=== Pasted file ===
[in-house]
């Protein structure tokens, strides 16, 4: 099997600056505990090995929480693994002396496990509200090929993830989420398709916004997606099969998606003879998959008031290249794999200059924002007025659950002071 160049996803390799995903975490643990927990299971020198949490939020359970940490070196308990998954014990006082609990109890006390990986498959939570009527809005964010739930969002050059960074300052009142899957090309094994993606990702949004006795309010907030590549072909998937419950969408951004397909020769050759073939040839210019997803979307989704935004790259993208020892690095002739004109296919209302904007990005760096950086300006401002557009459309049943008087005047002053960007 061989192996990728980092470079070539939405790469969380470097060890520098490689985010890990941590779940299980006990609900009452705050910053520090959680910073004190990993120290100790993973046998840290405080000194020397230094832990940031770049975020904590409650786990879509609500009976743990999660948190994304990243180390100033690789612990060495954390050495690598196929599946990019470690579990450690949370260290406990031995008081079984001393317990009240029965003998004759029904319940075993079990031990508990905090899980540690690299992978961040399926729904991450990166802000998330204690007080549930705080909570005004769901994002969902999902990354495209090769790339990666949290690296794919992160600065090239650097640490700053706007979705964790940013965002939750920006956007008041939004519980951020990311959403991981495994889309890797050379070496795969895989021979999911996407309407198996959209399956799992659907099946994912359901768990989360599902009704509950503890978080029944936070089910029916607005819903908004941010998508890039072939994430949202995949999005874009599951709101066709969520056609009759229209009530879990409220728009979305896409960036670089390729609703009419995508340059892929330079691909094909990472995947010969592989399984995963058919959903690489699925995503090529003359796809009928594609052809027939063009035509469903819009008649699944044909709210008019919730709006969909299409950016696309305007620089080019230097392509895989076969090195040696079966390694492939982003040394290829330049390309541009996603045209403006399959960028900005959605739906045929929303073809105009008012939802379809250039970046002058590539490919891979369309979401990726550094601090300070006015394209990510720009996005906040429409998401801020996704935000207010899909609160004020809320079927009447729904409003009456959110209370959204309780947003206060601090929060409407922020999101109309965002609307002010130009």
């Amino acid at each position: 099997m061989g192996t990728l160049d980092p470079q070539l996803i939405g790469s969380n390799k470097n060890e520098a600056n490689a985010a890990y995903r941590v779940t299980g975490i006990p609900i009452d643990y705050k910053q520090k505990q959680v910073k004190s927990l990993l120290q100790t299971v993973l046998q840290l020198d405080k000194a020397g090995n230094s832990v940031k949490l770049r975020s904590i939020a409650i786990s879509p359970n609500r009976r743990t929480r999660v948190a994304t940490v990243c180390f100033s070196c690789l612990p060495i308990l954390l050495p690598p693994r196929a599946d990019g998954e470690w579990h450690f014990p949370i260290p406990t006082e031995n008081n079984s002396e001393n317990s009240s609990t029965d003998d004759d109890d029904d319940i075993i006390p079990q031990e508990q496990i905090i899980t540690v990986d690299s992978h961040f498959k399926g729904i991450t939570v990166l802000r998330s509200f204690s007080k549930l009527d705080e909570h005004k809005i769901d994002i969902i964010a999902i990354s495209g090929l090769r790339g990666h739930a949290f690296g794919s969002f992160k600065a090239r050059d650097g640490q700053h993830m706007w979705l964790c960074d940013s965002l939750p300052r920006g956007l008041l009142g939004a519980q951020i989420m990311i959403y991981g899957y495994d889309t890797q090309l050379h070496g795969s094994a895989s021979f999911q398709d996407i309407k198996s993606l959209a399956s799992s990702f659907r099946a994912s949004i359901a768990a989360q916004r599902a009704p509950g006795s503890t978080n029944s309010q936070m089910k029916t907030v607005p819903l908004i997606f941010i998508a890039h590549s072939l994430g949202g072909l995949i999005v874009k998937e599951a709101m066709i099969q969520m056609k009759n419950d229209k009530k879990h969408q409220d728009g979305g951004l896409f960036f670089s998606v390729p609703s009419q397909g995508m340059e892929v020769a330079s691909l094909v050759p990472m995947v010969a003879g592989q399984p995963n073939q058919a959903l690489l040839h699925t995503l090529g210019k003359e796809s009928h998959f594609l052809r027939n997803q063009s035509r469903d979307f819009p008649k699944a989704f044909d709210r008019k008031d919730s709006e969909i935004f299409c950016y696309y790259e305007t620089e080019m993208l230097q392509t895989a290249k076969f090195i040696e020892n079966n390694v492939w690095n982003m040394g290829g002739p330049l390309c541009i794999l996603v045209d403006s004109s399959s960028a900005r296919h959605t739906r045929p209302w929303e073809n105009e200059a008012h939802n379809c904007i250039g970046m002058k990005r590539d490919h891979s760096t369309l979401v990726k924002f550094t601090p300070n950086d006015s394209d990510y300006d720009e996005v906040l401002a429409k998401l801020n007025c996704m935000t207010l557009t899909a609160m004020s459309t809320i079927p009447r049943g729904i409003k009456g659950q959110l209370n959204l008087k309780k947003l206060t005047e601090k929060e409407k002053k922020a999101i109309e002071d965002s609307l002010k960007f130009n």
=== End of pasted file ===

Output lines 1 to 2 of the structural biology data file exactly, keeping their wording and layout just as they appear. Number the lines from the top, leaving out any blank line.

[in-house]
């Protein structure tokens, strides 16, 4: 099997600056505990090995929480693994002396496990509200090929993830989420398709916004997606099969998606003879998959008031290249794999200059924002007025659950002071 160049996803390799995903975490643990927990299971020198949490939020359970940490070196308990998954014990006082609990109890006390990986498959939570009527809005964010739930969002050059960074300052009142899957090309094994993606990702949004006795309010907030590549072909998937419950969408951004397909020769050759073939040839210019997803979307989704935004790259993208020892690095002739004109296919209302904007990005760096950086300006401002557009459309049943008087005047002053960007 061989192996990728980092470079070539939405790469969380470097060890520098490689985010890990941590779940299980006990609900009452705050910053520090959680910073004190990993120290100790993973046998840290405080000194020397230094832990940031770049975020904590409650786990879509609500009976743990999660948190994304990243180390100033690789612990060495954390050495690598196929599946990019470690579990450690949370260290406990031995008081079984001393317990009240029965003998004759029904319940075993079990031990508990905090899980540690690299992978961040399926729904991450990166802000998330204690007080549930705080909570005004769901994002969902999902990354495209090769790339990666949290690296794919992160600065090239650097640490700053706007979705964790940013965002939750920006956007008041939004519980951020990311959403991981495994889309890797050379070496795969895989021979999911996407309407198996959209399956799992659907099946994912359901768990989360599902009704509950503890978080029944936070089910029916607005819903908004941010998508890039072939994430949202995949999005874009599951709101066709969520056609009759229209009530879990409220728009979305896409960036670089390729609703009419995508340059892929330079691909094909990472995947010969592989399984995963058919959903690489699925995503090529003359796809009928594609052809027939063009035509469903819009008649699944044909709210008019919730709006969909299409950016696309305007620089080019230097392509895989076969090195040696079966390694492939982003040394290829330049390309541009996603045209403006399959960028900005959605739906045929929303073809105009008012939802379809250039970046002058590539490919891979369309979401990726550094601090300070006015394209990510720009996005906040429409998401801020996704935000207010899909609160004020809320079927009447729904409003009456959110209370959204309780947003206060601090929060409407922020999101109309965002609307002010130009």